“Wise warns that hundreds or even thousands of drones could swarm American naval ships and that the Chinese could use the drones to expedite control of disputed islands or vital shipping lanes in the South China Sea.”
Prognostication is always tough, but fear mongering seems to earn more clicks. Douglas Wise, the former deputy director of the Defense Intelligence Agency is the latest to offer a voice of caution.
He points out that China is actively trying to close the gap in drone technology between it and the US. While the Chinese communication network used to support drones is less advanced than that of the US, they have the advantage of using drones on a regional instead of a global basis. Wise warns that hundreds or even thousands of drones could swarm American naval ships and that the Chinese could use the drones to expedite control of disputed islands or vital shipping lanes in the South China Sea. The real challenge for readers becomes how to assess the challenge posed by this threat.
Most news articles tend to focus on the threats, but not a realistic assessment of their use in combat. In this case it’s important to consider historical trends in new technology. Throughout history there have been many technologies that were supposed game changers. For example, when torpedo boats were introduced in the early 20th century, they were thought to make battleships obsolete. But with a few changes, such as search lights, netting, readjusting the armor, and new escort ships called torpedo boat destroyers, the battleship continued to dominate the seas for decades.
Despite the fearful, click-bait titles, the US is well aware of the threat, and with modest adjustments the carrier will remain dominant on the battlefield.
During the Egypt-Israeli war Israeli tanks faced horrific casualties from new shoulder firing rockets. Pundits declared this a new game changing technology. But the Israeli tanks were operating in ad hoc campaigns without proper fire and infantry support; when they fixed those problems the tanks remained the king of the battlefield.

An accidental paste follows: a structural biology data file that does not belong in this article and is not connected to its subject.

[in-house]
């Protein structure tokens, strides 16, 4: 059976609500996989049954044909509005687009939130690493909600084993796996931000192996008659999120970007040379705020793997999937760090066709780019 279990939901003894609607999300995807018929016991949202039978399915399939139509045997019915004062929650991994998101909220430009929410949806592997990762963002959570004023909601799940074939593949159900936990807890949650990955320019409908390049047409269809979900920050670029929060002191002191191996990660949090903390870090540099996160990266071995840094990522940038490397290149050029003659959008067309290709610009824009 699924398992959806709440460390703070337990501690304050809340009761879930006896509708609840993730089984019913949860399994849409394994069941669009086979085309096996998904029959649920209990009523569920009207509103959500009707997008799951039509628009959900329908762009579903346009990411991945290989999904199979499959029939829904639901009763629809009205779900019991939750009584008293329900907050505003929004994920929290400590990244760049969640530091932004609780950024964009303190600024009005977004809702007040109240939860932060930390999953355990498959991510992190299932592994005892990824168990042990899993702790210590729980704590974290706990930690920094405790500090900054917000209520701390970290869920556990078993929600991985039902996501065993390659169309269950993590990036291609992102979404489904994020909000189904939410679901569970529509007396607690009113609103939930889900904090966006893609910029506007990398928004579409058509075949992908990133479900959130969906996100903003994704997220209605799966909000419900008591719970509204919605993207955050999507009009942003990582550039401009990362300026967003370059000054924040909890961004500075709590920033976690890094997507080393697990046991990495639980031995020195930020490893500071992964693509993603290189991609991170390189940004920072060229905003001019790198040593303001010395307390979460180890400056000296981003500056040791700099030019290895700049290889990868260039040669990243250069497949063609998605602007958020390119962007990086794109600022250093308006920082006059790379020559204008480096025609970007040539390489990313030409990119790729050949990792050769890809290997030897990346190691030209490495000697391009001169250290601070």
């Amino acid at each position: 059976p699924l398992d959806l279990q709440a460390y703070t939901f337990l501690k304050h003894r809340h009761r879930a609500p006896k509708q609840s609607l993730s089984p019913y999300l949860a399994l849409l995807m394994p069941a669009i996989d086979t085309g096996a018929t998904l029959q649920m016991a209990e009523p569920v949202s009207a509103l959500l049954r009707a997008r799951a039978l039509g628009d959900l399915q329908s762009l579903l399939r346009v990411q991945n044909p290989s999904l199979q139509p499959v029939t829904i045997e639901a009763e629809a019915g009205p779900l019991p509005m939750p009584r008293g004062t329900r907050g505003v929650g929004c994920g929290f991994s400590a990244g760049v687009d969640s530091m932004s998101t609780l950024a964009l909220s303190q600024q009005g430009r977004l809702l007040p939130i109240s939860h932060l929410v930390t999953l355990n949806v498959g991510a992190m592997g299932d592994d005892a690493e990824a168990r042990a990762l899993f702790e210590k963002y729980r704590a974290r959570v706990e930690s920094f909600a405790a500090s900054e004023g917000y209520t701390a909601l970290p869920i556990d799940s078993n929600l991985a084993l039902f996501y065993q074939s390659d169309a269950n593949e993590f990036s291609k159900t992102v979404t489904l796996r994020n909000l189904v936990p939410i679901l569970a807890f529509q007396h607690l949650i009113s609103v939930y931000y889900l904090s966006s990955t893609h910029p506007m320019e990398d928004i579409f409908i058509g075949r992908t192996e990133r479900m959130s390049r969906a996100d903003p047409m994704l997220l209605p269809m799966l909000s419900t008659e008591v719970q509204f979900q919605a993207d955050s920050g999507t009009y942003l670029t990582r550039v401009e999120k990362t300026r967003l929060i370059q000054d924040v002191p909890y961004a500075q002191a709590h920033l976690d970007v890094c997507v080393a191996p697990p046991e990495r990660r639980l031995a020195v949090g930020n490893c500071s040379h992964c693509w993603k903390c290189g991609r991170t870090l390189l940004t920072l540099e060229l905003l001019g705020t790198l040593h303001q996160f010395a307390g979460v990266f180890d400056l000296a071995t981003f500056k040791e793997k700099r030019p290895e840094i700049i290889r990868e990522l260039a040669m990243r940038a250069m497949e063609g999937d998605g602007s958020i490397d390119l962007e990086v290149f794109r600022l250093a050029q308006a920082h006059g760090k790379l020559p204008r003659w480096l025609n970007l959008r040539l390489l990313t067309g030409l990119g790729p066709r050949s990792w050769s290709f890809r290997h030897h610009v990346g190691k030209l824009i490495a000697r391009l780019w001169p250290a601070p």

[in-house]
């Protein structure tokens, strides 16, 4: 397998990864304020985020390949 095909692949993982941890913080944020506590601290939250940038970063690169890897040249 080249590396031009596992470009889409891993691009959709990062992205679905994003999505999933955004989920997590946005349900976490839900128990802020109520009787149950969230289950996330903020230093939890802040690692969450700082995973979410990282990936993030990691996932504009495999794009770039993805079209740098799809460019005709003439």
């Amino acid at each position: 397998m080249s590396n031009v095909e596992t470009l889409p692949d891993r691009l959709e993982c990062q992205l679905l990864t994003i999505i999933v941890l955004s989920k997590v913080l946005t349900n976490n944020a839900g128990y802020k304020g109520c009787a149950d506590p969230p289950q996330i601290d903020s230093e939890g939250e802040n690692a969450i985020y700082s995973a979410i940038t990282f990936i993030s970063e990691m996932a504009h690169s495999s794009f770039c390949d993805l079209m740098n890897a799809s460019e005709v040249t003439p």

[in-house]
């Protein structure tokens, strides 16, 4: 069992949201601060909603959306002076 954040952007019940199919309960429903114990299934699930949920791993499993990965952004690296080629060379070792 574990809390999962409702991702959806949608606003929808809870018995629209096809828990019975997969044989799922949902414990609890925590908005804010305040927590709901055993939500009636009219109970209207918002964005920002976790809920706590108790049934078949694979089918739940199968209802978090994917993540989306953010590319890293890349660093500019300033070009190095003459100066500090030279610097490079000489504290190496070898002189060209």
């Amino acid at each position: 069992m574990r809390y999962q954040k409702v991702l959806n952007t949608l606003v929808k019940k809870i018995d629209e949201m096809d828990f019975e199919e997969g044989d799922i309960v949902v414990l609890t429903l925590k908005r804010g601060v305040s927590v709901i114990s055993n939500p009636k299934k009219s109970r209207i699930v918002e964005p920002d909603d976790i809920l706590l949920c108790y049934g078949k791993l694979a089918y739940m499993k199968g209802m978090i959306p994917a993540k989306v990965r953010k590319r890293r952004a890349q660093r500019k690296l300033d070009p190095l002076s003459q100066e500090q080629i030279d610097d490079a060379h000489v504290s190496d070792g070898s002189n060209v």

Presently, the carrier has supplanted the battleship and now it faces continued cries that the game has changed. Because of tight budget and expensive carriers, as well as China’s so called anti-access area denial (A2AD) threat, analysts argue that carriers should be smaller, more limited, and prepared for overwhelming swarms of hyper sonic missiles, carrier killing batteries, and now drone swarms that make them obsolete.
Despite the fearful, click-bait titles, the US is well aware of the threat, and with modest adjustments the carrier will remain dominant on the battlefield. The US already has multiple layers of defense established on carriers since missiles were invented in World War II, and they have continually improved upon them. Some of these improvements are upgraded radar on Aegis missile defense ships, and the F35’s advanced sensors that can network with other fighters.
New technologies must be reported on and assessed. But they must also be compared to advancements in counter measures and judged by the yardstick of history.
The US fielded anti-drone technology as early as 2012, and in 2014 they called for upgrades to their current systems. The military already faced drones in the fight for Mosul, and they used handheld technology that shoots a disruptive pulse, combined with direct fire from Iraqis to destroy the explosive carrying drones. Just this year the navy successful tested anti-drone lasers on drones used by China (they also want to make this another layer of missile defense), and Lockheed Martin recently signed a contract to develop state of the art anti-drone technology.
New technologies must be reported on and assessed. But they must also be compared to advancements in counter measures and judged by the yardstick of history. The Chinese reliance on missiles or possibly drones is concerning. But it’s just the latest in the long line of technologies that supposedly dethrone the carrier, tank, or battleship, but which turn out to only require a few simple modifications to the existing technology to keep it relevant. The US has already done that on the battlefield, and I expect they are technologically prepared for Chinese swarms.